Metra, Homewood, and other officials today broke ground on the $14.5 million renovation of the Homewood Station along the Metra Electric Line.
The work includes the construction of a new, ADA-accessible east headhouse, including a ramp; the renovation of the platform, wind breaks, warming house, and gatehouse; installation of new drainage, ventilation, lighting, and interior finishes in the existing tunnel; and replacement of the elevator connecting the tunnel to the platform. Also included is the construction of a new Pace bus facility, including three bus bays, a covered waiting area, and driver relief facilities.
“This work represents a significant improvement for our Homewood customers and is part of a significant investment by Metra into its stations, particularly its stations on the Metra Electric Line,” said Metra CEO/Executive Director Jim Derwinski. “With the help of our funding partners, we will be making this station more functional and welcoming for My Metra riders.”
“Cook County is proud to have contributed Invest in Cook grant funding to help make this project a reality,” said Cook County Board President Toni Preckwinkle. “The County is committed to supporting and investing in transportation infrastructure projects that enhance the quality of life for residents and support economic opportunities in the Southland.”
“Accessible and beautiful mobility hubs like the Homewood Station do not just make riding transit better for everyone, they strengthen communities, grow local economies, and benefit the entire region by making it easier for employees, customers, and tourists to easily access local businesses and attractions,” said RTA Chairman Kirk Dillard. “The investments and improvements happening here are just one example of how the RTA and service boards are working together to ensure that our transit system continues to attract new riders and provide not just a viable but a preferable alternative to driving.”
“Improving accessibility and passenger convenience are priorities for Pace,” said Pace Executive Director Melinda Metzger. “We are thrilled to get this project underway with our partners at Metra and in Homewood. Our passengers will soon benefit from easier connections, more comfortable facilities, and more efficient service as we build back ridership and innovate to meet the new and changing needs of those we serve.”
“I could not be more excited that this long-awaited project to build a more accessible, welcoming gateway to the Village of Homewood is beginning,” said U.S. Rep. Robin Kelly, who represents the Village of Homewood in Congress. “Metra’s efforts to create better stations to support commuters, students, and visitors is a necessary investment in the families and the economy of the South Side and south suburbs. I am proud that this project was funded, in part, by the Federal Transit Administration; demonstrating that when all levels of government work together, we can achieve great things for our communities.”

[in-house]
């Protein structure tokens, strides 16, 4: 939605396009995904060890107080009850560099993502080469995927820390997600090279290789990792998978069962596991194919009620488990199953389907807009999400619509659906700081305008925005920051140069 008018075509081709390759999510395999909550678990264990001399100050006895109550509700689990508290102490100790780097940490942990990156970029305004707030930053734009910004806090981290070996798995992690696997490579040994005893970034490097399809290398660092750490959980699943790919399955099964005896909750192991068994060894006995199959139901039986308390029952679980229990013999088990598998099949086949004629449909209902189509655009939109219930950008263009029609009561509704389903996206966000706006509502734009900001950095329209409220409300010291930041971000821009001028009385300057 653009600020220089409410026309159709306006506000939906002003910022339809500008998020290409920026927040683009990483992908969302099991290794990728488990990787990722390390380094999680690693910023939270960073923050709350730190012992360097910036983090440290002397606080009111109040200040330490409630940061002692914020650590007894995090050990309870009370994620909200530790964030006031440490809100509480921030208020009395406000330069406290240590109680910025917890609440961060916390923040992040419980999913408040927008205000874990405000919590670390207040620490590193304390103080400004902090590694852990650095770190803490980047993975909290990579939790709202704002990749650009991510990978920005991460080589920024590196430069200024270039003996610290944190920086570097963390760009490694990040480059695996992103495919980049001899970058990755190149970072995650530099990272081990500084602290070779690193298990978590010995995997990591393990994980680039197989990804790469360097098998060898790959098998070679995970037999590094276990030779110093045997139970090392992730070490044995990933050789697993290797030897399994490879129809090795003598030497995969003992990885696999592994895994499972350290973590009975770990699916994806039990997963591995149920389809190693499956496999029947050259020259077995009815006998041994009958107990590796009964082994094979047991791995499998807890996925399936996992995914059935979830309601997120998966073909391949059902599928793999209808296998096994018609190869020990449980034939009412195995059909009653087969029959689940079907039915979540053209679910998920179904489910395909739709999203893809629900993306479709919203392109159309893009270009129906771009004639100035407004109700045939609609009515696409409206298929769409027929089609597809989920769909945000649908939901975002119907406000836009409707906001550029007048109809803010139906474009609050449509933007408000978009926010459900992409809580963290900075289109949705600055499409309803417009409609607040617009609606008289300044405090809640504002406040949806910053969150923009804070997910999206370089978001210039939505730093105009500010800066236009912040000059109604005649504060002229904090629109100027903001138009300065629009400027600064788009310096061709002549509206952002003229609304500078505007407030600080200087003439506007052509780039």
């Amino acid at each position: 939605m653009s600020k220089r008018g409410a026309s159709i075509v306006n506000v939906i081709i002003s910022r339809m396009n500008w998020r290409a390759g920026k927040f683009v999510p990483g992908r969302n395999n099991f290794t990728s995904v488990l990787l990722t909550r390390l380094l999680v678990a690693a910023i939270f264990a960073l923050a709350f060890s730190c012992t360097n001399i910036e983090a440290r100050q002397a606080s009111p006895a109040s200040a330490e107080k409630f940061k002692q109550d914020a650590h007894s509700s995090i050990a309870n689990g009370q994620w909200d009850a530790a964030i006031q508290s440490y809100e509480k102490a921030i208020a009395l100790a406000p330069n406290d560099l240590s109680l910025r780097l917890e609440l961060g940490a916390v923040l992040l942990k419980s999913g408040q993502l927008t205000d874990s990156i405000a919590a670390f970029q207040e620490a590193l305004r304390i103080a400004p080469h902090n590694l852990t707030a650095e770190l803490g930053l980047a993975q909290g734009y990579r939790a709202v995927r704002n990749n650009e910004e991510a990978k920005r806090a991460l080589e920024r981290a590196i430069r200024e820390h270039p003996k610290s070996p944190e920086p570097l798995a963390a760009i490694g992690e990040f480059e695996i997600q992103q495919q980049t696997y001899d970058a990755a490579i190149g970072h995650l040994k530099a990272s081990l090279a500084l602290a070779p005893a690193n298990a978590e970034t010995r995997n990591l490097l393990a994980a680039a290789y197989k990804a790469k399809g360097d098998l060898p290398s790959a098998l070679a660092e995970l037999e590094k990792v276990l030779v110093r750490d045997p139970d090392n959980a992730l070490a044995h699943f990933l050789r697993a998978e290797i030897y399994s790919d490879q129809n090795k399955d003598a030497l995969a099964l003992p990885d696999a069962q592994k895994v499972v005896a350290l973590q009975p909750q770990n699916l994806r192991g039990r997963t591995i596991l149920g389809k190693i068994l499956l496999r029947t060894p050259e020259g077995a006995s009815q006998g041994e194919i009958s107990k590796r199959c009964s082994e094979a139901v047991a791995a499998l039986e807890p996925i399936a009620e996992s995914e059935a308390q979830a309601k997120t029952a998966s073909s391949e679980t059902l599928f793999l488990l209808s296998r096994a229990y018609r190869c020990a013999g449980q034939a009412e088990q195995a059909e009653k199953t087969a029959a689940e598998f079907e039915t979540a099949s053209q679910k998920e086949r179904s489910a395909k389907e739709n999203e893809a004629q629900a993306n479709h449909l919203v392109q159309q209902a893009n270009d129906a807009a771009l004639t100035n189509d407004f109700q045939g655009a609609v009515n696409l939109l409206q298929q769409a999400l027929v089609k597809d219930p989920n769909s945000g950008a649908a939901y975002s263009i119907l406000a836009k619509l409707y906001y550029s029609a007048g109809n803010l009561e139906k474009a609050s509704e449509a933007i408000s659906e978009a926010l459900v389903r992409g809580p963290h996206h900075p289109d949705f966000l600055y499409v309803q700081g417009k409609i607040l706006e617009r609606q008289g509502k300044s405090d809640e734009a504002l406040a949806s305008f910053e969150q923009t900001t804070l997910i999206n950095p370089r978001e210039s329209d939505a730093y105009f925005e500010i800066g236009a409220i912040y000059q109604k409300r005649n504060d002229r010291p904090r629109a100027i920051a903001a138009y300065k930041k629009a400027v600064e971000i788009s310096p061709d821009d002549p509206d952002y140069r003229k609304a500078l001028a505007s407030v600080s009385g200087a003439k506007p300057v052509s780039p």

“The Homewood Station project – supported by federal funding from the regional Surface Transportation Program, which CMAP administers – is an investment toward inclusive growth for communities in the south suburbs and Chicago’s South Side, for greater accessibility, and for getting people to where they need to go throughout the region,” said Erin Aleman, executive director of the Chicago Metropolitan Agency for Planning (CMAP).
The Metra project follows a significant investment by Amtrak to rehab its part of the shared facility. That work added an enclosed ramp on the west side of the tracks, allowing all customers to access the tunnel under the tracks to both the Amtrak and the Metra train platform; other ADA improvements to the unique former Illinois Central Railroad station (built in 1923), including the waiting areas and restrooms; and a level path between the building, parking, and the stairway/ramp entrance to the tunnel.
The Homewood project is part of the Metra Electric Community Initiative, a transformative, multiyear plan to renovate and make accessible 13 stations on the Metra Electric Line through the South Side and south suburbs. The work, expected to take about 24 months, will be performed by IHC Construction of Elgin, which committed to subcontract 30 percent of the work to DBE firms.
Total construction costs are $20.7 million. Construction is being funded with $9.25 million in federal Surface Transportation Program (STP) funds administered by CMAP through its STP Shared Fund program; $6.5 million in Federal Transit Administration formula funding; $2.3 million in Regional Transportation Authority bonds; $2.1 million from Pace; and $300,000 from Cook County’s Invest in Cook program. A contribution of $116,000 from Homewood was used to help cover design costs.